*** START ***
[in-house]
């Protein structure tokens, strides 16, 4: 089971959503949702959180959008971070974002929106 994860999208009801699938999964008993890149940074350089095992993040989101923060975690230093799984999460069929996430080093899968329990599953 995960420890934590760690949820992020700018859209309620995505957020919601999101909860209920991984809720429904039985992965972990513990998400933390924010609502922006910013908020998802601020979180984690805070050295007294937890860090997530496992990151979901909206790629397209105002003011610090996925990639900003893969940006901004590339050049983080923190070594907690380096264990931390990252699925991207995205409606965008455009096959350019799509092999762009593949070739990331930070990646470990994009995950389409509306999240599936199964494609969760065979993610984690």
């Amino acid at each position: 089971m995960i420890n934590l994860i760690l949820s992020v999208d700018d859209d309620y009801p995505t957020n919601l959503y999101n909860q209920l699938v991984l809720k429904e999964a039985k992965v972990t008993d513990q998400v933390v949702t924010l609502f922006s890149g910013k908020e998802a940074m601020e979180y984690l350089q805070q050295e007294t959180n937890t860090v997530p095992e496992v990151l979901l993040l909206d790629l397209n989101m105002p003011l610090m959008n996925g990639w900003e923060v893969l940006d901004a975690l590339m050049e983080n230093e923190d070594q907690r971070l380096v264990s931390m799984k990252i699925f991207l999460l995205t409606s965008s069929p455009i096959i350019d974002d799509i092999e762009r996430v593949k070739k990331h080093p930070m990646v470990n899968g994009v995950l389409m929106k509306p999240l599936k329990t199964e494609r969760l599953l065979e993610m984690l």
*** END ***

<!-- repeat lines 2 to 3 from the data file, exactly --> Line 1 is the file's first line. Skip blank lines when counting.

């Protein structure tokens, strides 16, 4: 089971959503949702959180959008971070974002929106 994860999208009801699938999964008993890149940074350089095992993040989101923060975690230093799984999460069929996430080093899968329990599953 995960420890934590760690949820992020700018859209309620995505957020919601999101909860209920991984809720429904039985992965972990513990998400933390924010609502922006910013908020998802601020979180984690805070050295007294937890860090997530496992990151979901909206790629397209105002003011610090996925990639900003893969940006901004590339050049983080923190070594907690380096264990931390990252699925991207995205409606965008455009096959350019799509092999762009593949070739990331930070990646470990994009995950389409509306999240599936199964494609969760065979993610984690």
């Amino acid at each position: 089971m995960i420890n934590l994860i760690l949820s992020v999208d700018d859209d309620y009801p995505t957020n919601l959503y999101n909860q209920l699938v991984l809720k429904e999964a039985k992965v972990t008993d513990q998400v933390v949702t924010l609502f922006s890149g910013k908020e998802a940074m601020e979180y984690l350089q805070q050295e007294t959180n937890t860090v997530p095992e496992v990151l979901l993040l909206d790629l397209n989101m105002p003011l610090m959008n996925g990639w900003e923060v893969l940006d901004a975690l590339m050049e983080n230093e923190d070594q907690r971070l380096v264990s931390m799984k990252i699925f991207l999460l995205t409606s965008s069929p455009i096959i350019d974002d799509i092999e762009r996430v593949k070739k990331h080093p930070m990646v470990n899968g994009v995950l389409m929106k509306p999240l599936k329990t199964e494609r969760l599953l065979e993610m984690l």